Here comes El Niño. And no, it is not this guy.
It is hard to believe that this Saturday Night Live skit featuring the hilarious Chris Farley was first shown almost 20 years ago. The year was 1997 and it marked the last time California felt the effects of a strong El Niño event.
Since that time we have had a few other smaller El Niño events. We have also been through a few false alarms of possible larger El Niños. Thanks to those false alarms, many Californians have adopted this “Yeah, I’ll believe it when I see it” approach to the latest warnings. Heck, even just last year some meteorologists were giving us warnings of a large event. Of course it never happened and people in our drought-stricken state were once again feeling let down. So it can be understandable why some people are reluctant to believe that this really could be the year of the biggest even since Chris Farley suited up for that skit.
Coincidently enough, it was that winter of 1997 that I moved back to California. The promise of sun and mellow winters that I recalled as a boy were quickly crushed by constant rain and flooding. I certainly remember that 1997 event very well. I also recall some of the odd things that took place leading up to it. None of those things have happened together again until this year. Which is why this wannabe meteorologist with no credentials is backing real meteorologists and their conclusion that this coming 2015/2016 winter will have an El Niño larger than the 1997 event.
First off, we already know that El Niño is characterized by unusually warm ocean temperatures. And this year we are already recording temperatures anywhere from 2° – 4° degrees above normal. While that is impressive on its own, I find what is happening in the ocean to be more telling. Yellowfin and bluefin tuna have shown up earlier off San Diego and in great numbers. They are also closer to shore than anyone other than a longtime fisherman can remember. Hammerhead sharks have been spotted patrolling the waters off Dana Point. People have even caught marlin off the coast of Point Loma this year. Another anomaly is the coming on shore of the red tuna crabs in massive numbers. When was the last time tuna crabs appeared like this? You guessed it: 1997.
Second, the weather has been record-breaking and so unusual that only the summer/fall of 1997 could be compared. Certainly if there were any lingering doubters that it will be a big El Niño year, this week’s storm should have removed all doubt. Lindbergh Field recorded 1.21 inches of rain Tuesday. That storm gave us the wettest September 15 since 1906 and gave us the second wettest September day, falling 0.02 inches shy of the record 1.23 inches that fell on Sept. 30, 1921. To top it off, this one storm gave us the fourth wettest September on record.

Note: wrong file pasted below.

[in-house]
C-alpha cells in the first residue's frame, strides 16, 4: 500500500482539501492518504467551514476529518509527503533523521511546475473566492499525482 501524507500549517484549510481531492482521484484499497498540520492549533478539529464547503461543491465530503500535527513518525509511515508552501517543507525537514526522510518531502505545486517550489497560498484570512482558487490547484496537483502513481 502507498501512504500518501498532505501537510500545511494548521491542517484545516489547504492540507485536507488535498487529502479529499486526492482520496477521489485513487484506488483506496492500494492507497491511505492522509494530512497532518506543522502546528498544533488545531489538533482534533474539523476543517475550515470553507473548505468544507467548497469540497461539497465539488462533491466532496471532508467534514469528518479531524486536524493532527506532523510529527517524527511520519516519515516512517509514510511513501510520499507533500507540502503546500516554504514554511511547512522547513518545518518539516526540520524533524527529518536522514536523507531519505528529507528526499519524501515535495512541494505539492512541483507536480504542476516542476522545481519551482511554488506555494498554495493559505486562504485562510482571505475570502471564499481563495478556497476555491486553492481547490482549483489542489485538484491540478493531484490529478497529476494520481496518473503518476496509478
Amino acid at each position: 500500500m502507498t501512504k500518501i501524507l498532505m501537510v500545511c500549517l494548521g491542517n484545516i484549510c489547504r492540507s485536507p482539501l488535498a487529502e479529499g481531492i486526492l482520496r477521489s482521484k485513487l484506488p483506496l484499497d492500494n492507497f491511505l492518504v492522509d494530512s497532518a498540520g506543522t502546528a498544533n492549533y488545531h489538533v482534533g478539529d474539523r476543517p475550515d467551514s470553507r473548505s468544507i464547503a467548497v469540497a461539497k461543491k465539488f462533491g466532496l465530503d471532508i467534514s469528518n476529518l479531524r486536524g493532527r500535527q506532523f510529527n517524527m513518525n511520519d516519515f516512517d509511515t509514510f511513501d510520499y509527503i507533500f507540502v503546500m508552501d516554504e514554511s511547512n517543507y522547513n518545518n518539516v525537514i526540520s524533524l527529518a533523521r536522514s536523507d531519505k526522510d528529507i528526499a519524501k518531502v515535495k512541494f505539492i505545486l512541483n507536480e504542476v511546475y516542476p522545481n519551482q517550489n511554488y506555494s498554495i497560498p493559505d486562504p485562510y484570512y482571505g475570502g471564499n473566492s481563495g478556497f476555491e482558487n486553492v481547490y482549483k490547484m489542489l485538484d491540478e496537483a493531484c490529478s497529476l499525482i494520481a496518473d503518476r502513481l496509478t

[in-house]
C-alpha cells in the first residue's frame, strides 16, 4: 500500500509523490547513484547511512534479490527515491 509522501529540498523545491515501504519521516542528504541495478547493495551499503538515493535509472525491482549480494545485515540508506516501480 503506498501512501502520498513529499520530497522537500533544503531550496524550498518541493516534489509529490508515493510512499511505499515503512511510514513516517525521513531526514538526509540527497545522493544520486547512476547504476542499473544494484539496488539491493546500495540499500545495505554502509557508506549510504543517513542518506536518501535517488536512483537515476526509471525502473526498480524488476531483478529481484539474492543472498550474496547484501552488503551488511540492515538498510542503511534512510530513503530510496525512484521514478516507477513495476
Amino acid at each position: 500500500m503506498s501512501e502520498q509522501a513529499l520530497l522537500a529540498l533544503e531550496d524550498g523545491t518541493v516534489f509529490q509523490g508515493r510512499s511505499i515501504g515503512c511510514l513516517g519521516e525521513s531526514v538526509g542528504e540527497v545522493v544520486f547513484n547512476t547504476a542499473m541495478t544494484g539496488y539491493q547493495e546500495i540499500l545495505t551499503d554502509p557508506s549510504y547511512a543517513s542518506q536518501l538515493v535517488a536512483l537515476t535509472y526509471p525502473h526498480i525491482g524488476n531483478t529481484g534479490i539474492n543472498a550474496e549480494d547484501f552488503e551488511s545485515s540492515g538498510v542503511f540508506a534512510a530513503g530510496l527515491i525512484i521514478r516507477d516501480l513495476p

Let’s also not forget about those July storms either. The 1.70 inches recorded in July is more rainfall than San Diego had seen in the previous 101 Julys combined! A total of 1.68 inches fell during July from 1914 through 2014 in San Diego. That is nuts. Stormy summer days like the one shown below are usually unheard of in San Diego. However, this summer it has happened a few times already.
The coming storm season will be big. Southern California will get a lot of rain. But don’t count on it busting this drought. The total amount of rainfall Los Angeles received during the last large El Niño was 27.06 inches. Depending on where you live in SoCal, the rainfall deficit in your area ranges from 12 to 24 inches below average since July 1, 2013. The most important factor will be how much snow our mountains get. I recently read something from NOAA claiming that it would take 2.5 to 3 times the average annual precipitation to make up for the snow lost in the central Sierra mountain range over the last four years. Depending on how warm these upcoming fall and winter storms are, the mountains might get snow but it could melt too soon and overflow our reservoirs. All that water would be wasted back into the ocean. Ideally we stay cold in the mountains so the snow melts slowly. Fingers crossed.
Unfortunately, the sad reality is that the drought will most likely continue. The days of watering your lawn anytime you felt like it will be no more. Conservation of water will become a regular way of life for us living in California. But let’s not fool ourselves, the fall and winter storms that are coming are going to bring a lot of water. So you better start preparing your garden now. Get erosion control down. Mulch, mulch, mulch! Clean out your rain gutters and irrigation drains. Get ready, here comes El Niño…